A Hitchcock moment

I don’t know what it is, but the last two weekends I have been encountering flocks of docile pigeons during my walks with the dog and elsewhere. Perhaps it is the time of the year, when it starts to get colder, they fly around less and spend more time huddled together. Was it Plato who wrote about ‘birds of a feather flock together’ or it could even be much earlier, but what we know for sure is, the saying holds true in whatever we do, in today’s societies.

How we select our friends, our social and work affiliations, our interests and politics, our work colleagues – and even amongst the social circles from art and photography – are determined by commonalities like genres, interests, upbringing, education and outlook.

People congregate and share common interests and goals. This is a natural thing and made easier with social networking today. There are no more physical boundaries but only unlimited experiences.

In Malaysia today, there’s a groundswell going on in photography, where I keenly and closely have my ‘eyes on the ground’.

Obscura Festival, a world-class event is now established in the annual arts calendar. We have just seen the first Kota Kinabalu Photo Festival concluded this week. There is the KL Photography Festival which attracts product manufacturers as well as hobbyists in every field and genre, as well as professional events like the WPPA and numerous other speciality groups. Personally, I have been involved in the KL International Photoawards since 2009, again a niche and event promoting portrait photography in the region.

Several ‘collectives’ and groups have formed in recent months and perhaps more will spring up in the near future, and that is encouraging. My observation tells me that there is a healthy discourse amongst the many photography groups that are established  to cater for almost every aspect of photography – wildlife organised by the Malaysian Nature Society, film shooters, street photography groups are particularly active, various photowalk social groups, Afghan box camera, large format enthusiasts, and so on.

However, what is lacking, in my opinion are fine art practitioners and serious documentary photographers.  A handful of friends and acquaintances are indeed working in these fields, but as a whole, there is a lack of interest. A few years ago, a spark was lit in photography book making, but recently this have fallen silent, as  least from where I am observing.

These activities set within the larger photographic communities lack impetus, support and opportunities to maintain momentum – not helped by the absence of dedicated photography galleries and space, curators, collectors, funding, and education.

Photography education by it’s very definition, is misleading. At least in Asia. Education is a path to a career, but photography is a past time.  The very concept of enrolling into a photography degree, BFA or MFA  to become an artist, is unheard of amongst the general student populace a decade ago, and today there are only a handful of colleges and universities offering photography as modules or subjects with Graphic Design, Journalism or MassComm degrees and diplomas. The modules are also largely technical based with introductions into all manner of photography genres including camera handling and practical skills. Perhaps lacking are the historical references and personal development, critical examinations and research aspects in photography that is much needed.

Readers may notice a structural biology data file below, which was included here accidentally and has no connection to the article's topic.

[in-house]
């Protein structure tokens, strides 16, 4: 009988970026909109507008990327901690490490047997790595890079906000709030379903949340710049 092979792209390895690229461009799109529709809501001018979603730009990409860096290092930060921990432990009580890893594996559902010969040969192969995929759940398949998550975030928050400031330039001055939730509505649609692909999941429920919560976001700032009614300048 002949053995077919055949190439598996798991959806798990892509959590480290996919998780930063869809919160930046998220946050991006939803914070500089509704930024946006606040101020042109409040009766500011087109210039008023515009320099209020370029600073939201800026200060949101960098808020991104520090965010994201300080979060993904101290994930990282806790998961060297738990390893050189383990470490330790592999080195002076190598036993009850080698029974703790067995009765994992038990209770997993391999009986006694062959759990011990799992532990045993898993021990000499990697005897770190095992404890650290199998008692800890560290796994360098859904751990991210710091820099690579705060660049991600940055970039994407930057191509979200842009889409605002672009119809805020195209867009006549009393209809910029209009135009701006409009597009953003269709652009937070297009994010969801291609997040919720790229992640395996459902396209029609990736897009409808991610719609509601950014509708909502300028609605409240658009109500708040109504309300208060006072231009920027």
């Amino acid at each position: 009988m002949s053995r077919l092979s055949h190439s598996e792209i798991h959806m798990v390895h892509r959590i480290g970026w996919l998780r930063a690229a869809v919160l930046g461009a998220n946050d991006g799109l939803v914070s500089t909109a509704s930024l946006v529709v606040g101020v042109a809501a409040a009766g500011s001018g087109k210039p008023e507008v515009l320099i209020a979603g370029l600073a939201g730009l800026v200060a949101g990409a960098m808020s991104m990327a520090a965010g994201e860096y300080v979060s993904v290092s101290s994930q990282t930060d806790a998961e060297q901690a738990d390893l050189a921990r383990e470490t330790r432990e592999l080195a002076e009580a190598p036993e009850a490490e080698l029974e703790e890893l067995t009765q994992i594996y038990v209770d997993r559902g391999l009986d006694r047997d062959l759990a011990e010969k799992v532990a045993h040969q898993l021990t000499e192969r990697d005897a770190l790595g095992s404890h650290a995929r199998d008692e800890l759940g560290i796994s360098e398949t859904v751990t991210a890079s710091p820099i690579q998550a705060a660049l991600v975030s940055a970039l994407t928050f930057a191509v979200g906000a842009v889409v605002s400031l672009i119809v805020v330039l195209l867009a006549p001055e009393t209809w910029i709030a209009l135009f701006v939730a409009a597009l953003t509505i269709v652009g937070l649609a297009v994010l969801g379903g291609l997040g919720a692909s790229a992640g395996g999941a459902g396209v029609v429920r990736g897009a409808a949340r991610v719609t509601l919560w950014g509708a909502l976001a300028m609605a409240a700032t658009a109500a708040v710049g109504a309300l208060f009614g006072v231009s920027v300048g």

Perhaps there just isn’t an appetite for anything formal or structured, and that is fine. Perhaps there is a latent demand for formalised training, following the ‘if you build it and he will come’ adage. I personally think there are opportunities to explore. I am always open to new ideas and methods and listen to the experts. There is perhaps a need to engage with colleges and universities which are providing photography education – to take a lead, or innovate with private groups. There are also avenues to explore in private workshops and programs specially targeted at young and keen photographers.

Then there is the question about opportunities. What are the channels that are available to young photographers to show their works? There are no dedicated galleries, or proper curation of work. There is little funding available from government and corporations, little or non-existent collectors of contemporary photography. Independent groups can only do so much in terms of advancement of the art. Festivals provide a useful glimpse of what the rest of the world is up to but is not entirely accessible due to specificities of curation.

A plan is underway to bring together some leading players from the region to Kuala Lumpur in May 2017, to share ideas and recommendations on how to address this gaping hole that is, photography education. I hope also to have the educators. students and lecturers come together and create dialogue.

I invite everyone who is thinking along similar lines to support and attend this KL gathering – to discuss, give your views and help shape future plans in photography education in Malaysia and also the region.

More information soon, or send me an email message if you have any proposals or comments.






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